The easiest way to accomplish this task is to use converter provided below. It is written in C++ but this convertor can be easily converted to C#:
public ref class MultiplicationConverter sealed : Windows::UI::Xaml::Data::IValueConverter
virtual Platform::Object^ Convert(Platform::Object^ value, Windows::UI::Xaml::Interop::TypeName targetType, Platform::Object^ parameter, Platform::String^ language);
virtual Platform::Object^ ConvertBack(Platform::Object^ value, Windows::UI::Xaml::Interop::TypeName targetType, Platform::Object^ parameter, Platform::String^ language);
Platform::Object^ InternalConvert(Platform::Object^ value, Platform::Object^ parameter, bool forward);
I developed some prototype of a custom layout panel on Universal Windows Platform called DynamicSplitter that contains multiple child panes and arranges them horizontally or vertically depending on its IsHorizontal property of type bool. To support heterogeneous layout of panes, DynamicSplitter itself is used as the child pane of another DynamicSplitter with different IsHorizontal property. So, for example, the parent splitter can have two panes split horizontally one of which is a user control and other is the child splitter, and the child splitter can have three panes split vertically and so on.
Regardless of DynamicSplitter has a lot in common with Grid or StackPanel it is inherited directly from Panel and lays out its child panes by overriding MeasureOverride(…) and ArrangeOverride(…) functions:
Below I provided the key steps for opening a project in MS Visual Studio 2013 from a Git repository.
First, go to TOOLS->Options->Source Control and select Microsoft Git Provider:
The existing ICollectionView implementations in WPF, for example ListCollectionView, work very good in trivial cases, they even can sort and filter the items from the underlying collection, but they have some significant disadvantage: they do not keep the correct sort order of an item and they do not filter the item out if its property is changed until ICollectionView.Refresh() method is called explicitly.
To overcome this inconvenience I developed my own implementation of ICollectionView interface that listens to all its items property change events via WeakEventManager and fires corresponding collection change events to re-soft or re-filter the item if needed. It was not a very simple task for me, and I even debugged WPF source code a bit and realized that it works a bit strange, for example, ItemsControl cannot work with my ICollectionView implementation directly, instead it creates some CollectionViewProxy that wraps it and uses some proxy enumerator to access an item by index:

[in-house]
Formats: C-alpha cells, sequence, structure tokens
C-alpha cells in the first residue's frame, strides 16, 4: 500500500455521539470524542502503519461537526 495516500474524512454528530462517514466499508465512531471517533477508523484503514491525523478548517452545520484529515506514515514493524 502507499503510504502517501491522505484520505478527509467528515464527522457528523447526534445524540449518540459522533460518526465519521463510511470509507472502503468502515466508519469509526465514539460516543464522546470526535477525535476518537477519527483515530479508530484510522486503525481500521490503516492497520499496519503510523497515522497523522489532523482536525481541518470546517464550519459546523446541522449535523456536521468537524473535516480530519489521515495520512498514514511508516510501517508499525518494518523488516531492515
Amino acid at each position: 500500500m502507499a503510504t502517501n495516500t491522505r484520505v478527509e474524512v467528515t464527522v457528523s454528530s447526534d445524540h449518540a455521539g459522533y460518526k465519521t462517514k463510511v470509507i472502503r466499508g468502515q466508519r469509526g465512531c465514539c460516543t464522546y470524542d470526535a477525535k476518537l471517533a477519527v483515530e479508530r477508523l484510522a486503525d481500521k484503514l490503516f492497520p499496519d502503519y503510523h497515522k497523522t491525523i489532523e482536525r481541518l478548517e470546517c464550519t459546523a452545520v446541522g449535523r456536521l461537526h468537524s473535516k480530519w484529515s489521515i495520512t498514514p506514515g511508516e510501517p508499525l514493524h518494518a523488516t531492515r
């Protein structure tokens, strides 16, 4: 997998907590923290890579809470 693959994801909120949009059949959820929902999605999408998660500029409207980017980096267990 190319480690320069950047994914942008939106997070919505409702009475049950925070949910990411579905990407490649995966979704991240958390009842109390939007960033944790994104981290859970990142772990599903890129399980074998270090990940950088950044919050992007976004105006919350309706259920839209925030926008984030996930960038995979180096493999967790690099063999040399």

Visual Studio 2013 allows easily to debug .NET 4.5.1 Framework source code. If you use a previous version of .NET (4.5 or earlier) change the target .NET version of the your projects to 4.5.1 or higher. If you have some C++ CLI projects modify TargetFrameworkVersion attribute manually in all *.vcxproj files:
then go to Tools->Options->Debugging->General and check/uncheck the following options:
Go to Tools->Extensions and Updates, download and install Using Visual Leak Detector:
Create a header file, named, for example, CommonTools.h containing the following:
#include "C:\Program Files (x86)\Visual Leak Detector\include\vld.h"
#pragma comment(lib, "C:\\Program Files (x86)\\Visual Leak Detector\\lib\\Win32\\vld.lib")
Include CommonTools.h in at least one file in all the C++ projects in your solution. Build debug version of the program. Visual Leak Detector will write the information on memory leaks to Output window when the program exits.
I created a simple white control with a black border derived from HwndHost (named LightGrid) and added it to ScrollViewer along with some other controls (replaced with “…”) as shown below:
<ColumnDefinition Width="Auto" />
<Border Grid.Row="6" Grid.ColumnSpan="2" Visibility="Visible" Height="200">
It looks correctly in the lower scroll position, and it even can scroll inside ScrollViewer (it moves when I move the scroll bar), but when scrolled, it is not clipped so it obscures other controls:
With the release of Windows 8, Microsoft introduced a grate technology for combining XAML and DirectX together, letting us to place XAML controls over intensive real-time graphics, see DirectX and XAML interop (Windows Runtime apps using DirectX with C++) for more details.
You can easily download and build sample XAML SwapChainPanel DirectX interop sample demonstrating how it works. All that you need is Visual Studio 2013 with installed license. After the license is installed Visual Studio 2013 shows the following dialog:
Probably it is a trivial question, but the answer is not always obvious. The main rule is to follow the right link like this: https://www.java.com/en/download/help/firefox_online_install.xml. As the result you will get:
To check if it works or not follow this link: http://java.com/en/download/installed8.jsp.